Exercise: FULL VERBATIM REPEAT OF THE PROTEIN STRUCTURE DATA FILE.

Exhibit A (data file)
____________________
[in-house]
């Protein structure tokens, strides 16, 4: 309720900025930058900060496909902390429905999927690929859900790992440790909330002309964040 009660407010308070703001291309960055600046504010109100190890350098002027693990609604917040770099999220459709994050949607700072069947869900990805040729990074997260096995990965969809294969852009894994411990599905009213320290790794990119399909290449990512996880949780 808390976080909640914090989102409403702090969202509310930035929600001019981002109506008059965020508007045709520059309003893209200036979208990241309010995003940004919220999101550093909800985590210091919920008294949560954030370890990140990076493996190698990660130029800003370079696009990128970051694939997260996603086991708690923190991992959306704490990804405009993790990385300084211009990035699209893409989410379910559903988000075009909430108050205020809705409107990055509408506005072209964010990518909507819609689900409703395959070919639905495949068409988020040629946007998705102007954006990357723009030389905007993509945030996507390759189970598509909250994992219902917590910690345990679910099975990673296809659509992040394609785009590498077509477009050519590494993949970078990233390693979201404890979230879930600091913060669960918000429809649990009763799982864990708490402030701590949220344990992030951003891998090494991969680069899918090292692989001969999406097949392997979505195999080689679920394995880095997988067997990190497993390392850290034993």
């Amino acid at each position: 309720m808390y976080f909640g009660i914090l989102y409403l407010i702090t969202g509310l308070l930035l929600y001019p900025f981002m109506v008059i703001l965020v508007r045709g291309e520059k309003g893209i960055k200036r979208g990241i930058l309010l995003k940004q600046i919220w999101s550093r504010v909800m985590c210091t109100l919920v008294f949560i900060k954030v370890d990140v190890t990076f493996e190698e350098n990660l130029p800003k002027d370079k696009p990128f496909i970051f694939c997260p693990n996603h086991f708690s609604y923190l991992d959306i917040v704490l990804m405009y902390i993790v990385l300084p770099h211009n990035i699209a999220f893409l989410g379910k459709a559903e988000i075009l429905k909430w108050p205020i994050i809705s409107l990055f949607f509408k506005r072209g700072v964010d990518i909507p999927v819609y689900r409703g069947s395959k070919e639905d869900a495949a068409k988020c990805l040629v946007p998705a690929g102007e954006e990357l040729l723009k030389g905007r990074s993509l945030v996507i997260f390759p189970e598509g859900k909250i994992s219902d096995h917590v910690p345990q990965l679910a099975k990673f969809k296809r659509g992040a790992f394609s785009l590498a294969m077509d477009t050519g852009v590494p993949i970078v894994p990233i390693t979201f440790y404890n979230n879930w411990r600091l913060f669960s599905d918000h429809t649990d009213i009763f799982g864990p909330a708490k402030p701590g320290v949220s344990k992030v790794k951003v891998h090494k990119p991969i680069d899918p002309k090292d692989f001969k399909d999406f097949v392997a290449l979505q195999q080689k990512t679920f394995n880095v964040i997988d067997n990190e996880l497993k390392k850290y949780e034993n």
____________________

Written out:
[in-house]
């Protein structure tokens, strides 16, 4: 309720900025930058900060496909902390429905999927690929859900790992440790909330002309964040 009660407010308070703001291309960055600046504010109100190890350098002027693990609604917040770099999220459709994050949607700072069947869900990805040729990074997260096995990965969809294969852009894994411990599905009213320290790794990119399909290449990512996880949780 808390976080909640914090989102409403702090969202509310930035929600001019981002109506008059965020508007045709520059309003893209200036979208990241309010995003940004919220999101550093909800985590210091919920008294949560954030370890990140990076493996190698990660130029800003370079696009990128970051694939997260996603086991708690923190991992959306704490990804405009993790990385300084211009990035699209893409989410379910559903988000075009909430108050205020809705409107990055509408506005072209964010990518909507819609689900409703395959070919639905495949068409988020040629946007998705102007954006990357723009030389905007993509945030996507390759189970598509909250994992219902917590910690345990679910099975990673296809659509992040394609785009590498077509477009050519590494993949970078990233390693979201404890979230879930600091913060669960918000429809649990009763799982864990708490402030701590949220344990992030951003891998090494991969680069899918090292692989001969999406097949392997979505195999080689679920394995880095997988067997990190497993390392850290034993």
């Amino acid at each position: 309720m808390y976080f909640g009660i914090l989102y409403l407010i702090t969202g509310l308070l930035l929600y001019p900025f981002m109506v008059i703001l965020v508007r045709g291309e520059k309003g893209i960055k200036r979208g990241i930058l309010l995003k940004q600046i919220w999101s550093r504010v909800m985590c210091t109100l919920v008294f949560i900060k954030v370890d990140v190890t990076f493996e190698e350098n990660l130029p800003k002027d370079k696009p990128f496909i970051f694939c997260p693990n996603h086991f708690s609604y923190l991992d959306i917040v704490l990804m405009y902390i993790v990385l300084p770099h211009n990035i699209a999220f893409l989410g379910k459709a559903e988000i075009l429905k909430w108050p205020i994050i809705s409107l990055f949607f509408k506005r072209g700072v964010d990518i909507p999927v819609y689900r409703g069947s395959k070919e639905d869900a495949a068409k988020c990805l040629v946007p998705a690929g102007e954006e990357l040729l723009k030389g905007r990074s993509l945030v996507i997260f390759p189970e598509g859900k909250i994992s219902d096995h917590v910690p345990q990965l679910a099975k990673f969809k296809r659509g992040a790992f394609s785009l590498a294969m077509d477009t050519g852009v590494p993949i970078v894994p990233i390693t979201f440790y404890n979230n879930w411990r600091l913060f669960s599905d918000h429809t649990d009213i009763f799982g864990p909330a708490k402030p701590g320290v949220s344990k992030v790794k951003v891998h090494k990119p991969i680069d899918p002309k090292d692989f001969k399909d999406f097949v392997a290449l979505q195999q080689k990512t679920f394995n880095v964040i997988d067997n990190e996880l497993k390392k850290y949780e034993n």